Since beginning this blog, several critics of what I write here have suggested that my (and other P/QF critics') real problem is that I'm "convicted by the lifestyle". Oh my. I could get some really good sarcastic mileage out of that notion, but I'd rather examine it, because I believe it helps demonstrate just how important it is that people speak out strongly against the P/QF movement.
I've made no bones about my belief that the P/QF, Christian homeschooling movement is a cult - and a dangerous one - which breaks down into family-size cult units. Cults aren't defined by doctrine or by size. Cults are defined by behavior and practice. Madeleine Tobias and Janja Lalich describe "family cults" this way: "...where the head of the family uses deceptive and excessive persuasion and control techniques"
My ex's family embodied that definition - and then some. By typical P/QF standards, they would probably appear comparatively liberal. She and her sisters had taken some college courses via an online program, they'd worked at jobs outside the home, wore pants, et cetera. What sent them over the edge into the cultic sphere was the sociopathic iron grip of authority and control their father exercised over them, and the learned helplessness/bounded choice response to it by the rest of the family - all done under the guise of religion - replete with scores of dysfunctional behaviors, ideas, and beliefs related to it, and bathed generously in the language of an authoritarian religious cult (all the key buzzwords - honor, submit, rebellion, godly, spiritual head/headship, et cetera).
Everything about them was about the external. They wore the outward cloak of Christianity, and could fool most people rather easily into believing that they were all thriving Christians growing in their faith. The problem was (and is) that superficiality doesn't equip one to handle the critical mass of life, or the critical situations within that critical mass. So much time had been spent "staying sweet", applying and maintaining the outward make-up of Christianity, living and nurturing this way of life, that the way of life itself replaced God in the dynamic. When critical situations arose, superficiality was replaced by sociopathy, and they (even my ex) became dishonest and deceitful, extremely selfish, relied on misdirection, cut every corner possible, built every possible detour around healthy resolution, became consumed with paranoia, and this is aside from their abysmal dealings with each other, which included some of the most cruel and vile emotional leveraging and invasion of personal boundaries you can imagine.
In their rush to perfect the "lifestyle" (which, as I've said, was entirely external), they'd failed to learn some vital traits of human decency - honesty, integrity, personal character, genuine selflessness, genuine expression of love - core deficiencies which became clear when the "lifestyle" (which had long since replaced God in their true paradigm) came under fire or was challenged in any way, with the traits described in the previous paragraph filling the void where honesty, integrity, et al, should have manifest.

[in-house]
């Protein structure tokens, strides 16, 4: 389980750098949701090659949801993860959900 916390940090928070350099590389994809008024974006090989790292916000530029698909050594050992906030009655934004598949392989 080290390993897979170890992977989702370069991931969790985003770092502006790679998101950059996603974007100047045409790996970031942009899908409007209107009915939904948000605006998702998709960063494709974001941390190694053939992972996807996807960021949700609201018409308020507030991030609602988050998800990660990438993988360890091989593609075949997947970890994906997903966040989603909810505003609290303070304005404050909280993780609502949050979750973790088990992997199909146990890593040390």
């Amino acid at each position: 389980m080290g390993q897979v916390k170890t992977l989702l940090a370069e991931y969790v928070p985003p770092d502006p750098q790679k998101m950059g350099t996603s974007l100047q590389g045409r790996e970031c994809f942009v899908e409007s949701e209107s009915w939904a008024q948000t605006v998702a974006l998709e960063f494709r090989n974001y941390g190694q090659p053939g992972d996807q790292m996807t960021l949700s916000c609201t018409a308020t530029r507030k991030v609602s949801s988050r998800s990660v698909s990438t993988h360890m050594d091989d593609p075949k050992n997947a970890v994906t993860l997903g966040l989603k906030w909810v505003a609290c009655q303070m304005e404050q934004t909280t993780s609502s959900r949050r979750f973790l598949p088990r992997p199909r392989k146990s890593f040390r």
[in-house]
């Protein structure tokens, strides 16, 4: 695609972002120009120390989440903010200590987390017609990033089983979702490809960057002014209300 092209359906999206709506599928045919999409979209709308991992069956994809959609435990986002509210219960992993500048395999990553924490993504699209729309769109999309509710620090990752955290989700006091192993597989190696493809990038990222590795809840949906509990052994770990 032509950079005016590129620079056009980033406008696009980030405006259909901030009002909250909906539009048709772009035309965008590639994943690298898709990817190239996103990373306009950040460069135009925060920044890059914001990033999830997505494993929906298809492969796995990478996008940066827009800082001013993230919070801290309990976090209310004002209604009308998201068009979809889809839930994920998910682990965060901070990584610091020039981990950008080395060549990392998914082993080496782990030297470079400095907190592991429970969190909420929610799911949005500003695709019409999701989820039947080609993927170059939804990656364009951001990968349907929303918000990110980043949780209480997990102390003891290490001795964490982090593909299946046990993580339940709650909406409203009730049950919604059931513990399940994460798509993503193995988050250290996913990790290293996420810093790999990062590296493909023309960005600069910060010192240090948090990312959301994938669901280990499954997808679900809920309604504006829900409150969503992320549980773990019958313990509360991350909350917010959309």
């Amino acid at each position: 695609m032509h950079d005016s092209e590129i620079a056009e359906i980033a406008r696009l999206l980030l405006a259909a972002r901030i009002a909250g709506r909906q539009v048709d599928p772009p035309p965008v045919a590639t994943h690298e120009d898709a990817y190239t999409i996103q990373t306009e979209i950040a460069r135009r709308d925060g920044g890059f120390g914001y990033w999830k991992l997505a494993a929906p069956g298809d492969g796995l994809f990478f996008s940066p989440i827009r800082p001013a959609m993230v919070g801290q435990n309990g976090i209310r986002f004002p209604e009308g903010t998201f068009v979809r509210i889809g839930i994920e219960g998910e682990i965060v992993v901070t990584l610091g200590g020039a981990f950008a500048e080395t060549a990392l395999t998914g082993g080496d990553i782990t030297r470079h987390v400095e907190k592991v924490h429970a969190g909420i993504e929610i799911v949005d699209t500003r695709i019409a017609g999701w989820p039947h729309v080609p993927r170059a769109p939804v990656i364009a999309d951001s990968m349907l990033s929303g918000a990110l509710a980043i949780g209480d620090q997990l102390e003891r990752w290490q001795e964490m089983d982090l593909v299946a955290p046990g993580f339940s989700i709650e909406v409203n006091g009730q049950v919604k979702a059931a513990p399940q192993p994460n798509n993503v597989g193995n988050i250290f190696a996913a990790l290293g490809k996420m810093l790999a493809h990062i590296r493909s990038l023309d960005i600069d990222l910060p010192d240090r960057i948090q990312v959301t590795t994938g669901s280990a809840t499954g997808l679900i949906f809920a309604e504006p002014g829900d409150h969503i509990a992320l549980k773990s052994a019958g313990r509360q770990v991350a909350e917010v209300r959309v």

P/QF is reliant on a twisted and deceptive use of biblical passages and proof-texting to establish its control, then, reliant on emotionally and psychologically unhealthy practices and conditions like thought reform, coercive persuasion, loaded language, learned helplessness, bounded choice, and more, to maintain its control. It's a cult.
When you tell me I'm just "convicted by the lifestyle", you've told me that, like my ex's family, the lifestyle itself has become an idol for you, your "god", and you've rendered God a mere spectator. You're just borrowing his name to slap on the lifestyle and get your religious fix and high. If YOU were "convicted by a lifestyle", and adhere to P/QF concepts for that reason...there's no question that you're a religious addict, you're in a cultic movement, and your family most likely IS a cult. I'd encourage you to read about the Symptoms of Religious Addiction, and pay special attention to this...
The ultimate temptation of the believer is to assume that his or her way to God is the best or only way for others. The particular Way to God becomes what is adored, not the ineffable and incomprehensible Mystery to which we give the name of God.
In essence we have become addicted to the certainty, sureness or sense of security that our faith provides. It is no longer a living by faith, with hope and growing in unconditional love.
I'm not "convicted" by your lifestyle. I'm offended by it. Bruised and heart-broken over it. I've seen what's behind the mask.
To borrow a quote my friend Elizabeth Cook made elsewhere...
"Seems to me that if the first thing people see when they look at us is our "standards," then we have missed the whole point. Don't we want them to see Jesus? Didn't Jesus say that people would know we are His disciples by our love for one another?"
Your energy spent worrying whether or not I'm "convicted" by a lifestyle would be better spent making sure you aren't worshiping one.